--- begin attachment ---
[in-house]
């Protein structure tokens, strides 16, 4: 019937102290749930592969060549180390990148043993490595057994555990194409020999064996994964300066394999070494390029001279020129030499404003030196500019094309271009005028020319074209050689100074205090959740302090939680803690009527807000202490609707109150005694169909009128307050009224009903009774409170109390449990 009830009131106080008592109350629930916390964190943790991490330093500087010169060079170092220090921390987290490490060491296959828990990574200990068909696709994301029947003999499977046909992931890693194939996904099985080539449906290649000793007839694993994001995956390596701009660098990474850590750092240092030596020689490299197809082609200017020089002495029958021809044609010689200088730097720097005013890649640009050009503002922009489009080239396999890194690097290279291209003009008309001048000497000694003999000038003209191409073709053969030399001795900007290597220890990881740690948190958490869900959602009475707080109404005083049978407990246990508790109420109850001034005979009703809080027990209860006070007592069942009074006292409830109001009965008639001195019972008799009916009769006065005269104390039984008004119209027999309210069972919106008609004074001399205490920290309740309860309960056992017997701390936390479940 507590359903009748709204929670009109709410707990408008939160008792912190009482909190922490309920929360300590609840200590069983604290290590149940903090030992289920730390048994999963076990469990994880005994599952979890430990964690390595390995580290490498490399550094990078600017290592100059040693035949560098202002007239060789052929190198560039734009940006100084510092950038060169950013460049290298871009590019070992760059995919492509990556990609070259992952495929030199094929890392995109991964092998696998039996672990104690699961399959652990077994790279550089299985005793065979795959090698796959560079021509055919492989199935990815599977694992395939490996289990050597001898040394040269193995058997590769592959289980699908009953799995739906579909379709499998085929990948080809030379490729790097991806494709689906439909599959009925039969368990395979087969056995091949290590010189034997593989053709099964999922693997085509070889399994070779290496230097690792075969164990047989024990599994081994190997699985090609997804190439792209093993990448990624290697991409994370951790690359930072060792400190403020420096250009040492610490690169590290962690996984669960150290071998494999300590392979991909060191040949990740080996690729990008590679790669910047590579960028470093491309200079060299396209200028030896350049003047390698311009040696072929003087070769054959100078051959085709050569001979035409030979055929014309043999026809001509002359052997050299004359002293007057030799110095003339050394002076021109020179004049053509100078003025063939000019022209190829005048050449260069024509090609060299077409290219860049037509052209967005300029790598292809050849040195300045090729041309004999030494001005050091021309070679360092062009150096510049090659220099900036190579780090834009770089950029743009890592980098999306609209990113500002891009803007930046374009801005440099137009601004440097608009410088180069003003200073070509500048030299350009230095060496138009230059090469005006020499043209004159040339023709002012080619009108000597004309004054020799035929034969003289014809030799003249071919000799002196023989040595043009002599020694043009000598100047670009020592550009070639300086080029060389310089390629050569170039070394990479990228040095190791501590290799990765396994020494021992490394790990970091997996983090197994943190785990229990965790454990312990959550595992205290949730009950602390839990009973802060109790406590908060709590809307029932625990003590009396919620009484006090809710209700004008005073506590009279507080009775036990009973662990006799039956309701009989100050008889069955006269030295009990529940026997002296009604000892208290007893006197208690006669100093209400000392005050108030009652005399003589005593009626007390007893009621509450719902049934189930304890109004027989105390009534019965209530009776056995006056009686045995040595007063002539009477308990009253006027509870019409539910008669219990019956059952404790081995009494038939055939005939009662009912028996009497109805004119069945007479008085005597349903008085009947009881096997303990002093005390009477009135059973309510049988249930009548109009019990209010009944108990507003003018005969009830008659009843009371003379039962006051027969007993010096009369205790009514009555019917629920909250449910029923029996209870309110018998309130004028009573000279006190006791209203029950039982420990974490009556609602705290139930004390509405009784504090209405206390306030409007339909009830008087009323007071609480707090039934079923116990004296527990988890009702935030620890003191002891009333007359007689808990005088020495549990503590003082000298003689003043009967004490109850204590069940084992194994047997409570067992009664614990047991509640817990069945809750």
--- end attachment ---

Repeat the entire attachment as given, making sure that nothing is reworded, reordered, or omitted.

[in-house]
């Protein structure tokens, strides 16, 4: 019937102290749930592969060549180390990148043993490595057994555990194409020999064996994964300066394999070494390029001279020129030499404003030196500019094309271009005028020319074209050689100074205090959740302090939680803690009527807000202490609707109150005694169909009128307050009224009903009774409170109390449990 009830009131106080008592109350629930916390964190943790991490330093500087010169060079170092220090921390987290490490060491296959828990990574200990068909696709994301029947003999499977046909992931890693194939996904099985080539449906290649000793007839694993994001995956390596701009660098990474850590750092240092030596020689490299197809082609200017020089002495029958021809044609010689200088730097720097005013890649640009050009503002922009489009080239396999890194690097290279291209003009008309001048000497000694003999000038003209191409073709053969030399001795900007290597220890990881740690948190958490869900959602009475707080109404005083049978407990246990508790109420109850001034005979009703809080027990209860006070007592069942009074006292409830109001009965008639001195019972008799009916009769006065005269104390039984008004119209027999309210069972919106008609004074001399205490920290309740309860309960056992017997701390936390479940 507590359903009748709204929670009109709410707990408008939160008792912190009482909190922490309920929360300590609840200590069983604290290590149940903090030992289920730390048994999963076990469990994880005994599952979890430990964690390595390995580290490498490399550094990078600017290592100059040693035949560098202002007239060789052929190198560039734009940006100084510092950038060169950013460049290298871009590019070992760059995919492509990556990609070259992952495929030199094929890392995109991964092998696998039996672990104690699961399959652990077994790279550089299985005793065979795959090698796959560079021509055919492989199935990815599977694992395939490996289990050597001898040394040269193995058997590769592959289980699908009953799995739906579909379709499998085929990948080809030379490729790097991806494709689906439909599959009925039969368990395979087969056995091949290590010189034997593989053709099964999922693997085509070889399994070779290496230097690792075969164990047989024990599994081994190997699985090609997804190439792209093993990448990624290697991409994370951790690359930072060792400190403020420096250009040492610490690169590290962690996984669960150290071998494999300590392979991909060191040949990740080996690729990008590679790669910047590579960028470093491309200079060299396209200028030896350049003047390698311009040696072929003087070769054959100078051959085709050569001979035409030979055929014309043999026809001509002359052997050299004359002293007057030799110095003339050394002076021109020179004049053509100078003025063939000019022209190829005048050449260069024509090609060299077409290219860049037509052209967005300029790598292809050849040195300045090729041309004999030494001005050091021309070679360092062009150096510049090659220099900036190579780090834009770089950029743009890592980098999306609209990113500002891009803007930046374009801005440099137009601004440097608009410088180069003003200073070509500048030299350009230095060496138009230059090469005006020499043209004159040339023709002012080619009108000597004309004054020799035929034969003289014809030799003249071919000799002196023989040595043009002599020694043009000598100047670009020592550009070639300086080029060389310089390629050569170039070394990479990228040095190791501590290799990765396994020494021992490394790990970091997996983090197994943190785990229990965790454990312990959550595992205290949730009950602390839990009973802060109790406590908060709590809307029932625990003590009396919620009484006090809710209700004008005073506590009279507080009775036990009973662990006799039956309701009989100050008889069955006269030295009990529940026997002296009604000892208290007893006197208690006669100093209400000392005050108030009652005399003589005593009626007390007893009621509450719902049934189930304890109004027989105390009534019965209530009776056995006056009686045995040595007063002539009477308990009253006027509870019409539910008669219990019956059952404790081995009494038939055939005939009662009912028996009497109805004119069945007479008085005597349903008085009947009881096997303990002093005390009477009135059973309510049988249930009548109009019990209010009944108990507003003018005969009830008659009843009371003379039962006051027969007993010096009369205790009514009555019917629920909250449910029923029996209870309110018998309130004028009573000279006190006791209203029950039982420990974490009556609602705290139930004390509405009784504090209405206390306030409007339909009830008087009323007071609480707090039934079923116990004296527990988890009702935030620890003191002891009333007359007689808990005088020495549990503590003082000298003689003043009967004490109850204590069940084992194994047997409570067992009664614990047991509640817990069945809750």